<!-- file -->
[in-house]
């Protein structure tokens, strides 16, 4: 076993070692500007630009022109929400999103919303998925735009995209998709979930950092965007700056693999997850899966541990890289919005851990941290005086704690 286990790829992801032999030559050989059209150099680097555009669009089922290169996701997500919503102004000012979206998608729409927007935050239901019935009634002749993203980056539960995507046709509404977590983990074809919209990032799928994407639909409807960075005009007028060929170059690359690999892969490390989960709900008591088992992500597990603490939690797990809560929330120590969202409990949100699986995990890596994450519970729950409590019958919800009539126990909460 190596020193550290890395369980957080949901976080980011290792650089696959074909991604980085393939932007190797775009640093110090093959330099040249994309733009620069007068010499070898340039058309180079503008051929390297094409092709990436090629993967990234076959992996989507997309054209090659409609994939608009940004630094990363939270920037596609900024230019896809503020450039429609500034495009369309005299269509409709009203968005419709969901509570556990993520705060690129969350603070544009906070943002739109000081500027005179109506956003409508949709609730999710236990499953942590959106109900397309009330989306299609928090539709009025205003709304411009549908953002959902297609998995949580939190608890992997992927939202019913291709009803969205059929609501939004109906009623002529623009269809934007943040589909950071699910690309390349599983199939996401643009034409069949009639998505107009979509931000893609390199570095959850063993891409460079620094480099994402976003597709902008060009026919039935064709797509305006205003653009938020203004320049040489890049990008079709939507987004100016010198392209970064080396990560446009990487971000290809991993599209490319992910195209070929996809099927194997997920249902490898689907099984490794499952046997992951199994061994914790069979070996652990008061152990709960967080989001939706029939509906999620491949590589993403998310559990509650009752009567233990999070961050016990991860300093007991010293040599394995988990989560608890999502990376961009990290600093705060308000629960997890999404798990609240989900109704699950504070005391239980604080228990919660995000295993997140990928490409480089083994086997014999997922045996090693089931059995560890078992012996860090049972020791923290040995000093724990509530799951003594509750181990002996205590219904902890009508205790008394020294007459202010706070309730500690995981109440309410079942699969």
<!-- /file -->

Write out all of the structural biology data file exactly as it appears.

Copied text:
[in-house]
């Protein structure tokens, strides 16, 4: 076993070692500007630009022109929400999103919303998925735009995209998709979930950092965007700056693999997850899966541990890289919005851990941290005086704690 286990790829992801032999030559050989059209150099680097555009669009089922290169996701997500919503102004000012979206998608729409927007935050239901019935009634002749993203980056539960995507046709509404977590983990074809919209990032799928994407639909409807960075005009007028060929170059690359690999892969490390989960709900008591088992992500597990603490939690797990809560929330120590969202409990949100699986995990890596994450519970729950409590019958919800009539126990909460 190596020193550290890395369980957080949901976080980011290792650089696959074909991604980085393939932007190797775009640093110090093959330099040249994309733009620069007068010499070898340039058309180079503008051929390297094409092709990436090629993967990234076959992996989507997309054209090659409609994939608009940004630094990363939270920037596609900024230019896809503020450039429609500034495009369309005299269509409709009203968005419709969901509570556990993520705060690129969350603070544009906070943002739109000081500027005179109506956003409508949709609730999710236990499953942590959106109900397309009330989306299609928090539709009025205003709304411009549908953002959902297609998995949580939190608890992997992927939202019913291709009803969205059929609501939004109906009623002529623009269809934007943040589909950071699910690309390349599983199939996401643009034409069949009639998505107009979509931000893609390199570095959850063993891409460079620094480099994402976003597709902008060009026919039935064709797509305006205003653009938020203004320049040489890049990008079709939507987004100016010198392209970064080396990560446009990487971000290809991993599209490319992910195209070929996809099927194997997920249902490898689907099984490794499952046997992951199994061994914790069979070996652990008061152990709960967080989001939706029939509906999620491949590589993403998310559990509650009752009567233990999070961050016990991860300093007991010293040599394995988990989560608890999502990376961009990290600093705060308000629960997890999404798990609240989900109704699950504070005391239980604080228990919660995000295993997140990928490409480089083994086997014999997922045996090693089931059995560890078992012996860090049972020791923290040995000093724990509530799951003594509750181990002996205590219904902890009508205790008394020294007459202010706070309730500690995981109440309410079942699969």